The Eagles hinted today that Michael Vick could still play on Sunday. Trainer Rick Burkholder said an MRI on Vick’s neck came back negative and his baseline concussion tests are close to where they should be. Howard Eskin adds more:
As I tweeted and reported on dan patrick show this morning it looks like vick will play on sunday. Independant test is last hurdle. Practice probably Friday.
We’re looking good here. Then again, for all we know, Mike Kafka may be pouring over his playbook like a strung-out college student because he's been told he's likely going to start on Sunday. Or fake Vince Young is preparing to suit up. Somewhere, John Gonzalez wishes he could write about this.
In other – somewhat hilarious – news, the NFL issued a statement in response to the Giants’ fake injuries on Monday night:
Rich Eisen, who presumably stopped looking at archived photos of his “rhyming vixen,” Alycia Lane, just long enough to update us, passes along the NFL's statement on his Facebook page:
Clubs are reminded of the following league policy which is stated in a Supplemental Note to Rule 4 (Game Timing), Section 5, Article 4, on page 19 of the Official Playing Rules:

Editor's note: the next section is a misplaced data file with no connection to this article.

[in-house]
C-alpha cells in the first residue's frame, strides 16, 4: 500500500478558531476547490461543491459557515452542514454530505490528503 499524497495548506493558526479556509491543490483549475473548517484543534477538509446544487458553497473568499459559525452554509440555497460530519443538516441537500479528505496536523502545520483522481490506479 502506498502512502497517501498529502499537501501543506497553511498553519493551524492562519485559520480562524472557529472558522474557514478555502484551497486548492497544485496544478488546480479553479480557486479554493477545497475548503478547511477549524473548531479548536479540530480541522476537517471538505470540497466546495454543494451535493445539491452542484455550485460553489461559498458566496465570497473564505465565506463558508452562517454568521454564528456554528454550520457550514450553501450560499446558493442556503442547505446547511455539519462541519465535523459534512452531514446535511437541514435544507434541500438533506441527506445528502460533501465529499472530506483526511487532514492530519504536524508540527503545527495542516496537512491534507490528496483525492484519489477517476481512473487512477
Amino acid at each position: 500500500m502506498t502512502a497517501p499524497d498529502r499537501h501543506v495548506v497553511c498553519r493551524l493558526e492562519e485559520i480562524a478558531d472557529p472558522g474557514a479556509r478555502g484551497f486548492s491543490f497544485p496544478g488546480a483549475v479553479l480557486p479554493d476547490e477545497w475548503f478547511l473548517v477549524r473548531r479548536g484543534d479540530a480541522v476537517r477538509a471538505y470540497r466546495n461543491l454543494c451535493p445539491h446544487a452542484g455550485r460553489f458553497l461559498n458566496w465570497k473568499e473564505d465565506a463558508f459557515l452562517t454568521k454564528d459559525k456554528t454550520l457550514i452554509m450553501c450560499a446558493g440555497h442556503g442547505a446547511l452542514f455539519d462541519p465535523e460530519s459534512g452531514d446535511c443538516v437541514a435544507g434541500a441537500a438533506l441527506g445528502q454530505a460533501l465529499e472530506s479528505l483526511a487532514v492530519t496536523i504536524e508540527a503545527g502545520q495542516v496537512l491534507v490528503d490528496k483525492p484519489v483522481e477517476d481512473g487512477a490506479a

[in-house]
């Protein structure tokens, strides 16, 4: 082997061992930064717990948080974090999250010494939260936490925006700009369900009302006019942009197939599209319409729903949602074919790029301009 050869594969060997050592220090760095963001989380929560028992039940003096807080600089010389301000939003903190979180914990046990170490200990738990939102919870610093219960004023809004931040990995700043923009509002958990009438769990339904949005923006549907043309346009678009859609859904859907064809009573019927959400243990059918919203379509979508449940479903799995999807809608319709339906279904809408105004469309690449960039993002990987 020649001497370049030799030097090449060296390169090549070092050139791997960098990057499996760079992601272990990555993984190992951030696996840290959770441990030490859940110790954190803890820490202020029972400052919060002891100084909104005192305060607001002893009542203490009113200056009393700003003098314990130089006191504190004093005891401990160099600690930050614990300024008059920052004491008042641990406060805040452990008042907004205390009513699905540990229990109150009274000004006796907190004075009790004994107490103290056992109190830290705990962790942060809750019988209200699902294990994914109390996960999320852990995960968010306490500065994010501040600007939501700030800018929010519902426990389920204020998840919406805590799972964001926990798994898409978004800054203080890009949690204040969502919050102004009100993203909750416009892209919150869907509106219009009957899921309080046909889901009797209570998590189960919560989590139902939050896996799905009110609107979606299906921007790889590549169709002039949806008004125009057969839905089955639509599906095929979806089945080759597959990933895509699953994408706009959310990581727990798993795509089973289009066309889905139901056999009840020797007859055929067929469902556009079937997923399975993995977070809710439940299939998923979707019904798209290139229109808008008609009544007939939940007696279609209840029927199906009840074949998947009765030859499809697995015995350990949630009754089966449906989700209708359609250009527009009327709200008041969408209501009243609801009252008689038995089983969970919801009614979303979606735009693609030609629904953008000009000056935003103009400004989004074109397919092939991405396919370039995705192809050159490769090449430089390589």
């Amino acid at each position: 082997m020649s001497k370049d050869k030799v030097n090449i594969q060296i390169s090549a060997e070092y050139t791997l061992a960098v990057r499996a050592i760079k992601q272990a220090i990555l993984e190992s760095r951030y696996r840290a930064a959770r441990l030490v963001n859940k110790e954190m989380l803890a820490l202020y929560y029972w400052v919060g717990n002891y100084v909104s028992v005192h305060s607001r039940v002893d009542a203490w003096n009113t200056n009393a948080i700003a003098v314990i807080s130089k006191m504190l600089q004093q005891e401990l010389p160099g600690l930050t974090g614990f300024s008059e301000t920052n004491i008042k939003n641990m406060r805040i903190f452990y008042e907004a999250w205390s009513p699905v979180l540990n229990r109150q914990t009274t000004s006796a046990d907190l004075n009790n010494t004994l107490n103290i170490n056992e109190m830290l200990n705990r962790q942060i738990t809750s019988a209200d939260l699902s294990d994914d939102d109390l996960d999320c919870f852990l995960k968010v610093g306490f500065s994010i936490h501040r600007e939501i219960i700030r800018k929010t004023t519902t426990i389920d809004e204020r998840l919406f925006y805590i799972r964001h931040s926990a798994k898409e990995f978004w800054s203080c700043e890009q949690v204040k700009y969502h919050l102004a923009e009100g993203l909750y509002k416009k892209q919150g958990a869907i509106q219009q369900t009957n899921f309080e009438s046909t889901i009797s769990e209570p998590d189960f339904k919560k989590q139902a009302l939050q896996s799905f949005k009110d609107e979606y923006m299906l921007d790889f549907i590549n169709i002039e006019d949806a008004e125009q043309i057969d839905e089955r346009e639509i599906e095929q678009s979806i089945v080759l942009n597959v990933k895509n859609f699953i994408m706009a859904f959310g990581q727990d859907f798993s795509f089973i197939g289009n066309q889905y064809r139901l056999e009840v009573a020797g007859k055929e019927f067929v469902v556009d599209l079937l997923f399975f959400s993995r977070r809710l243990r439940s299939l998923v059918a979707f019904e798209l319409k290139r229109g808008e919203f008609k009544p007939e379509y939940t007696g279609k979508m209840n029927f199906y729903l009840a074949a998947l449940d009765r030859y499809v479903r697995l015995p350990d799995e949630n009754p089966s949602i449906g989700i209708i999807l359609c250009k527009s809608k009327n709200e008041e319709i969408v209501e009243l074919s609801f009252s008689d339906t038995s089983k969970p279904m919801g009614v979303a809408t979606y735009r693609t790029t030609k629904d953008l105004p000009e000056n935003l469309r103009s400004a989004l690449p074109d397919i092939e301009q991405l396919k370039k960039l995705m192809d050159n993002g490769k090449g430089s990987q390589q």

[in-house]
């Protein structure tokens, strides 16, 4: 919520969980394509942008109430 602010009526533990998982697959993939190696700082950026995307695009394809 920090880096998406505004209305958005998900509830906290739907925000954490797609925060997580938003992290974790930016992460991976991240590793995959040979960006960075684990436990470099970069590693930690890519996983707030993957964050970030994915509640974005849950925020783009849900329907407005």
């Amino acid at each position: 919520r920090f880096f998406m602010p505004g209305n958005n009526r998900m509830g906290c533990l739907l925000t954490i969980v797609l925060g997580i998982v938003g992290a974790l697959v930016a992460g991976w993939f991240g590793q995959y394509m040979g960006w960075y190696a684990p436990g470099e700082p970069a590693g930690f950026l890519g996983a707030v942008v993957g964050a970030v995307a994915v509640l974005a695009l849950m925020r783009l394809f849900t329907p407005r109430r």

“The Competition Committee deprecates feigning injuries, with subsequent withdrawal, to obtain a timeout without penalty. Coaches are urged to cooperate in discouraging this practice.”
The Competition Committee has reviewed this issue several times, but has been reluctant to propose a specific rule, since assessing a charged timeout for every injury timeout would deprive a team of timeouts for strategic purposes. It also could encourage injured players to remain in the game at risk to themselves to avoid incurring a charged team timeout. To avoid the necessity of a rule with many unattractive qualities, teams are strongly urged to cooperate with this policy. We have been fortunate that teams and players have consistently complied with the spirit of the rule over the years and this has not been an issue for the NFL. We are determined to take all necessary steps to ensure that it does not become an issue.
Going forward, be advised that should the league office determine that there is reasonable cause, all those suspected of being involved in faking injuries will be summoned promptly to this office in New York to discuss the matter. Those found to be violators will be subject to appropriate disciplinary action for conduct detrimental to the game. Discipline could include fines of coaches, players, and clubs, suspensions or forfeiture of draft choices.
Basically, don’t be soccer players.
H/T to (@rosenhayn)